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Increase the Tax on Profiteering Aussie Banks


Increase the Tax on Profiteering Aussie Banks


News that the Big Five Australian-owned banks made a combined NZ profit of $3 billion in 2011 means only one thing – they’re making too much money out of us. They must be laughing all the way to the bank. Hang on, they are the bank.

These banks always make a big PR fuss about how much they contribute to the NZ community. But these are exactly the same banks who, in December 2009, settled out of court with IRD for attempting to dodge payment of an astonishing $2.2 billion of taxes that, between them, they avoided via deliberately complicated structured financial transactions. And that out of court settlement was for 20% less than what IRD was seeking – plus they would have had to pay costs if they’d persisted in going to court and losing (two of them had already lost in court before they all decided to throw in the towel).

So that's how they rode out the recession, by not paying nuisance costs such as taxes. Not an option for the rest of us mugs who have to pay our taxes, whether we like it or not. This was the biggest tax avoidance case in New Zealand’s history – and it happened at the same time as the deposits in those Australian-owned banks were guaranteed by New Zealand taxpayers (who got no say in the governance of those banks).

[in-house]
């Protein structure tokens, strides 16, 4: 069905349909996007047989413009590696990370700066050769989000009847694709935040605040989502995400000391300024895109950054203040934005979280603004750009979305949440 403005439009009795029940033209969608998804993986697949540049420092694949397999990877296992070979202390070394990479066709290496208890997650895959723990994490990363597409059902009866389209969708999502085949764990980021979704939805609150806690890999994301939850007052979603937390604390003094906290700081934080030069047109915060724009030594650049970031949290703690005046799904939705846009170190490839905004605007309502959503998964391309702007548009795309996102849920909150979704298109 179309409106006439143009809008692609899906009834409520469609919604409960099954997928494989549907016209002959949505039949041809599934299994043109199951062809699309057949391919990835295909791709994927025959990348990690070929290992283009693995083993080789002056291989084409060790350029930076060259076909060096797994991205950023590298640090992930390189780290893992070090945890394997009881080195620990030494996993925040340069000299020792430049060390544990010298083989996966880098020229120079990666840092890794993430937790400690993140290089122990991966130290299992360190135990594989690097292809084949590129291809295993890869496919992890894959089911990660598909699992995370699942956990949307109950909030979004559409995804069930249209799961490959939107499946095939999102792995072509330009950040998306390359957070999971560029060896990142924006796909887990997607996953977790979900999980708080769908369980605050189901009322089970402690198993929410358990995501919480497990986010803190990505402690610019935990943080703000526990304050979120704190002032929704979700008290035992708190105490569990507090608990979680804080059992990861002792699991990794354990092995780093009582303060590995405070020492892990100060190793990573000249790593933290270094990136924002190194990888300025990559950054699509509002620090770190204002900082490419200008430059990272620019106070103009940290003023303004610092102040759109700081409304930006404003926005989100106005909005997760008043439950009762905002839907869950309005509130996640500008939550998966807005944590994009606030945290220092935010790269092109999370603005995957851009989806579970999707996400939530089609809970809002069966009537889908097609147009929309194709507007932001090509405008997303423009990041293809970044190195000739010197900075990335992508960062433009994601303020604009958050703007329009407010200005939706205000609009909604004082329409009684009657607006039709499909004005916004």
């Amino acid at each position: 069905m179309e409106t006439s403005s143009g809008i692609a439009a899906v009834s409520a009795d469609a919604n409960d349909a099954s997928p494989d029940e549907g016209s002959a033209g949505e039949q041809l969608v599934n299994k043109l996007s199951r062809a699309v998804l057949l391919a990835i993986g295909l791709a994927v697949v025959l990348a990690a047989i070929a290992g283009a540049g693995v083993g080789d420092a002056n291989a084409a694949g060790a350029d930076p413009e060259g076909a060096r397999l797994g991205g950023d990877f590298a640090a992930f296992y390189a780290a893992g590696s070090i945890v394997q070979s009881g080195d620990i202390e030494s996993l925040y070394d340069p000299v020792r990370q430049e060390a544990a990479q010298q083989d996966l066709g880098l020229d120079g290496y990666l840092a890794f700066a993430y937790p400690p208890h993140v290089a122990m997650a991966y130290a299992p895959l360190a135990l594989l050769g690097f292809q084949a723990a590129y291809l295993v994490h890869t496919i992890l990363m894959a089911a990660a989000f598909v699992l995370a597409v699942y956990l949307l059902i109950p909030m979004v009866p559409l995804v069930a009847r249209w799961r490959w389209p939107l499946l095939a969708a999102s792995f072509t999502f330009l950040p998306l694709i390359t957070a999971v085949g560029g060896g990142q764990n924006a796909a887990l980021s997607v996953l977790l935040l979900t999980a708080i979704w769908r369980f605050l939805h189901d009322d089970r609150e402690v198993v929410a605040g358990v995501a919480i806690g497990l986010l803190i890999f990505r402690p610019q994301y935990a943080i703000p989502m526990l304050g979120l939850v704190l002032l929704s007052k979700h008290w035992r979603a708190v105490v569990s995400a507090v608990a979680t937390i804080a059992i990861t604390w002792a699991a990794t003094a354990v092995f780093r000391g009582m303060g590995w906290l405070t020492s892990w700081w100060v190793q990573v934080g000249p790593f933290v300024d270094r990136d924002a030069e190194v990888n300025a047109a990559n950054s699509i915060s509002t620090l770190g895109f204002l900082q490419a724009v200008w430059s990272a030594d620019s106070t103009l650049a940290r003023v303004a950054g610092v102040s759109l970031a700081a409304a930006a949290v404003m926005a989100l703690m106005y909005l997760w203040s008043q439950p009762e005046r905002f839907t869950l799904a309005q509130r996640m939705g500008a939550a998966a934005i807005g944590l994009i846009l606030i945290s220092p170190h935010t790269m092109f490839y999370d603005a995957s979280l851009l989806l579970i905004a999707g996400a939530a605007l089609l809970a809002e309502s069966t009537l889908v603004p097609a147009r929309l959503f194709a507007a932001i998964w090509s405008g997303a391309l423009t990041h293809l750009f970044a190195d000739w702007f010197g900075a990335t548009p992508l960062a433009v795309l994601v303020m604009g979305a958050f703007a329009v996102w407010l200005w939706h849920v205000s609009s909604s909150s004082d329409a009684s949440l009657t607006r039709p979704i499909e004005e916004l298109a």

As a result they paid 47% more tax in 2011 than they did in 2010. But they still sucked $3 billion out of the country. These super profits need to be taxed more. This comes at a time when the Government is wringing its hands about how is it going to finance NZ’s recovery from the global financial crisis? Its’ only ideas are to borrow more; sell public assets; slash the State sector and public services; and bash beneficiaries. Here’s an idea – instead of grinding the faces of the poor to pay for a global crisis caused by the crimes of transnational banks, it should raise the tax on the transnational banks that are creaming it here in this country.

Specifically the Government is asking loaded questions about how will Christchurch’s multibillion dollar post-earthquake recovery be financed? There are less than subtle hints about flogging off Christchurch’s large and very valuable portfolio of publicly-owned assets. Wrestling back some of the ill-gotten gains of the big foreign banks is a much more palatable alternative. Make the rich pay.

That would be poetic justice in the case of at least one of those Aussie banks. One of the reasons why Westpac was selected as one of the eight finalists for the 2011 Roger Award* for the Worst Transnational Corporation Operating in Aotearoa/New Zealand was because, shamefully, it pressured its Christchurch tellers to meet normal sales targets by pushing loans and insurance products onto financially stricken Christchurch customers after the earthquakes, adopting a “business as usual” policy. That bank can definitely afford to pay more tax. It paid its’ Chief Executive Officer $5.8 million and $5.4 million respectively, over the past two years, making him the highest paid CEO in NZ.

Squeeze them until it hurts. They’ve been bleeding NZ dry for too long


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